THE Communication Commission of Kenya has denied claims that it shut down six broadcast transmitters belonging to Royal Media Services for political reasons.
Francis Wangusi, CCK's director general, said they only did what is expected of them as the industry regulator. ODM secretary general Anyang' Nyong'o yesterday questioned the dismantling of the transmitters, saying the timing is suspicious.
Addressing a press conference at a Kisumu hotel, Nyong'o termed CCK's move as dictatorial and a disregard to media freedom. "We know this is an attempt by some government officials to gag the media ahead of the elections," said the Medical Services minister.
He said RMS was targeted because SK Macharia, its owner, is a member of Prime Minister Raila Odinga's Cord. CCK on Saturday pulled down six RMS broadcast transmitters saying they were being operated without a license and using unauthorised or "grabbed" frequencies.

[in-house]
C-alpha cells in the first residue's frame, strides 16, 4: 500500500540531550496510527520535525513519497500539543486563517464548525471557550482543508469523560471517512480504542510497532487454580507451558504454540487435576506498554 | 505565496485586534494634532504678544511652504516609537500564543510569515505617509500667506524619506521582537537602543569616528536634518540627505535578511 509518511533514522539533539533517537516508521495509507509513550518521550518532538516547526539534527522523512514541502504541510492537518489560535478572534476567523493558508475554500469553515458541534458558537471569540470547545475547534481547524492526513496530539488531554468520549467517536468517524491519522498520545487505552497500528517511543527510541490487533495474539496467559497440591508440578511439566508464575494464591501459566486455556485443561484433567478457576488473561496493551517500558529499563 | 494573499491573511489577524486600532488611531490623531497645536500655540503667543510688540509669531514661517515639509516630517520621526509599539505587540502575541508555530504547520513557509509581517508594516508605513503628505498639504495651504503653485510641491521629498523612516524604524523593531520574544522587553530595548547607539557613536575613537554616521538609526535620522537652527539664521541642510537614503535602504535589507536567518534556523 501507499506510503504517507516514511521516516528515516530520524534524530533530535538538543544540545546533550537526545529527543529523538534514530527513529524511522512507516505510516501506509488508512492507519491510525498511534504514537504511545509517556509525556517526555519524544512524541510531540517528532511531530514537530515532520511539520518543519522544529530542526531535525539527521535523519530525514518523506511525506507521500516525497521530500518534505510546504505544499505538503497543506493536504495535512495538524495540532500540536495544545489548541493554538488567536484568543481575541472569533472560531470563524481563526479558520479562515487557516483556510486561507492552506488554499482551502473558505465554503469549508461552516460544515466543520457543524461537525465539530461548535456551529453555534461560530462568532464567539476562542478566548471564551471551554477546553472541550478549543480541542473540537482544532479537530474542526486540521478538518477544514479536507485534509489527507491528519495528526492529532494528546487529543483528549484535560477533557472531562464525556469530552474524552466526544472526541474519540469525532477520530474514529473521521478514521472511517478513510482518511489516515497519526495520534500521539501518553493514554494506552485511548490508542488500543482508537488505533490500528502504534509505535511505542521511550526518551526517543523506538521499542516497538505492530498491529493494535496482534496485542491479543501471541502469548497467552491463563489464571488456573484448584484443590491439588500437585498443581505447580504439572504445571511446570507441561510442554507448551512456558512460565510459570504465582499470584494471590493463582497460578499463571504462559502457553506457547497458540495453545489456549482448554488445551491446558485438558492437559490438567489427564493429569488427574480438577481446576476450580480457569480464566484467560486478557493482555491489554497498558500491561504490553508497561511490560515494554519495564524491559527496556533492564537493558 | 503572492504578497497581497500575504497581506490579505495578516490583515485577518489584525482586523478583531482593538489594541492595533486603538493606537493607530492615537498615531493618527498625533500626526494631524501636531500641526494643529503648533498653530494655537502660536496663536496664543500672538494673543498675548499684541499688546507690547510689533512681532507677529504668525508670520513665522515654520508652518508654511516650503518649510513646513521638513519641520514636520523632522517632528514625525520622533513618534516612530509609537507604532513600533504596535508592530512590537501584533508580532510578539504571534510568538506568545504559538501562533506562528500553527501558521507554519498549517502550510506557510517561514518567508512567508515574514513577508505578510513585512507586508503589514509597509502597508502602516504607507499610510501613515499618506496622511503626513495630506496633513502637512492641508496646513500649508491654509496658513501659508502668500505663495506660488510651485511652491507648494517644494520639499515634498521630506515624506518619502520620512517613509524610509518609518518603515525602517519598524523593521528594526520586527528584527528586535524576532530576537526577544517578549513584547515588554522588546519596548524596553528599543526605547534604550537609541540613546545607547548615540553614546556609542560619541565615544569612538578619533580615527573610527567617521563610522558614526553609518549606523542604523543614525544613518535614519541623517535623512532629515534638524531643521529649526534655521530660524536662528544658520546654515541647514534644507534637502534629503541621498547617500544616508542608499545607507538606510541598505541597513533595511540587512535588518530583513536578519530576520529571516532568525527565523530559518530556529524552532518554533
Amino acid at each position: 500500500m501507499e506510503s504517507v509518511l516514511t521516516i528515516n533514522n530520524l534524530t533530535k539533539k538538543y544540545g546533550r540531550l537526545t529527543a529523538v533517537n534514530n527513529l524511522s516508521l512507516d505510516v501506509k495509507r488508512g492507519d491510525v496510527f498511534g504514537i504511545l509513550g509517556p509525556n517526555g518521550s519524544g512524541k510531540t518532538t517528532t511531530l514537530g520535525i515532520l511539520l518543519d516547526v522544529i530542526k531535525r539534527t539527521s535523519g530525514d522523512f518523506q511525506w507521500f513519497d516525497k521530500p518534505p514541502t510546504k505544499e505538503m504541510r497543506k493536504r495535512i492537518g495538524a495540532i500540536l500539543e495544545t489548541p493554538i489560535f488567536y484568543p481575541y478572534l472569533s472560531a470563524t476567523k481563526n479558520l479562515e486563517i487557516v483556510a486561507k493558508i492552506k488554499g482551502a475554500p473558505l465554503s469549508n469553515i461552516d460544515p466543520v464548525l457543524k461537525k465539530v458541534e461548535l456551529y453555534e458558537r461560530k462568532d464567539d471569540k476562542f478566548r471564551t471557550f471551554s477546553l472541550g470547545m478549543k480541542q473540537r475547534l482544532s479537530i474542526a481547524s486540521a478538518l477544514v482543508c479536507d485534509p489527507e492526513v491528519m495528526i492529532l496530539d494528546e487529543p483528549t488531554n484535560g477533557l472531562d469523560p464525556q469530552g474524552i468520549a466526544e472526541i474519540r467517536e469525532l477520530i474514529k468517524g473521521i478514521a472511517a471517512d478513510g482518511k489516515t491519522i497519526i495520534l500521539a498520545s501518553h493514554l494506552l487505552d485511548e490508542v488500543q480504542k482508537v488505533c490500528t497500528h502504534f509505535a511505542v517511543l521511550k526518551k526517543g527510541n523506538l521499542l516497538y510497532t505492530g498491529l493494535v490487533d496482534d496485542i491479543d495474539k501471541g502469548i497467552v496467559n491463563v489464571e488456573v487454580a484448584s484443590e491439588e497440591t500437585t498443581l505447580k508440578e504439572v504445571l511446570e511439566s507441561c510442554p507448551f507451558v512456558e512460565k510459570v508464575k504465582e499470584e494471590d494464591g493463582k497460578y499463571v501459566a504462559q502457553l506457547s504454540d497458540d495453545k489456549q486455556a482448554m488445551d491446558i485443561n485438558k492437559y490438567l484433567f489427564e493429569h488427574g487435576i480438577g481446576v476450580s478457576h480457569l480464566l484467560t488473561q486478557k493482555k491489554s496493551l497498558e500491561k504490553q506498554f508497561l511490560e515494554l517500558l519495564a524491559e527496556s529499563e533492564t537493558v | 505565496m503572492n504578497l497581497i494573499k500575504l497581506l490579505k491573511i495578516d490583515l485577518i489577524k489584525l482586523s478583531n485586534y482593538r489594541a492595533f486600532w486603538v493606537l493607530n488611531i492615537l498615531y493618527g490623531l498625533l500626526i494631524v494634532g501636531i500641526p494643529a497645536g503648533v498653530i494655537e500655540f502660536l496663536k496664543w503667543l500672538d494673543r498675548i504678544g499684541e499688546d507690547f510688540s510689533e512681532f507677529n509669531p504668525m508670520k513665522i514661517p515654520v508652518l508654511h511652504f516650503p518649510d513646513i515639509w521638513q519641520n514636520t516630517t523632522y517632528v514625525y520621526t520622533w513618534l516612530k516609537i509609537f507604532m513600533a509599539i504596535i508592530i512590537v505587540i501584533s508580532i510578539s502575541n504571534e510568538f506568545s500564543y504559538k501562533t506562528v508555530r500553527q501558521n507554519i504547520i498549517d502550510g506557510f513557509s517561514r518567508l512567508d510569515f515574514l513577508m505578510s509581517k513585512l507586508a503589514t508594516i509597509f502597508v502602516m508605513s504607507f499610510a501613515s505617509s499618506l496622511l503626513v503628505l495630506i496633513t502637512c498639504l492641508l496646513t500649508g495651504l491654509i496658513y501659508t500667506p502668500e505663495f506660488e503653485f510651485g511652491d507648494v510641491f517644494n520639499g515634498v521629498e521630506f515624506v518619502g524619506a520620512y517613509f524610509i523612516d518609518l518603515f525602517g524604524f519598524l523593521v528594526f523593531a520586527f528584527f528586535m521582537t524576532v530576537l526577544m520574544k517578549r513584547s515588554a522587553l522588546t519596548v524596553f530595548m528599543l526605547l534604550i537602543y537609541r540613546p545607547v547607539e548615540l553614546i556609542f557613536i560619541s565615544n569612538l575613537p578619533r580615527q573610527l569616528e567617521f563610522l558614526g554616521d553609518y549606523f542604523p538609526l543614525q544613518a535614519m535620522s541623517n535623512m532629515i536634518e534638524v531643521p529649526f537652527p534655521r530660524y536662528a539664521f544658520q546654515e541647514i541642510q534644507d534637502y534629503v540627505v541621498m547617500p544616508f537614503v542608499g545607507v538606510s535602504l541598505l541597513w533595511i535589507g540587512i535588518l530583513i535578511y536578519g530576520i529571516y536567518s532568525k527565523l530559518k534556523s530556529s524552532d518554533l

The pull down put Citizen TV off-air in Nakuru, Narok, Makueni and Malindi. The regulator said the six transmitters are among 17 illegal being targeted for shut down in the next few days.
"Kenya Civil Aviation Authority and Kenya Airways have raised concern with CCK about threats to the safety of our airspace due to interferences emanating from these illegal transmitters," Wangusi said during a press conference yesterday.
Wangusi said they will start legal proceedings against Macharia today. Section 35 of the Kenya Information and Communications Act outlaws the setting up and operation of communications apparatus without authorisation from CCK.
The penalty for this offence is a fine of up to Sh5 million or a three year imprisonment or both. There are 24 more frequencies which CCK says the company acquired in the same manner between 2008 and 2012. The RMS lost their bid to stop CCK from shutting down the transmitters in a High Court hearing last month.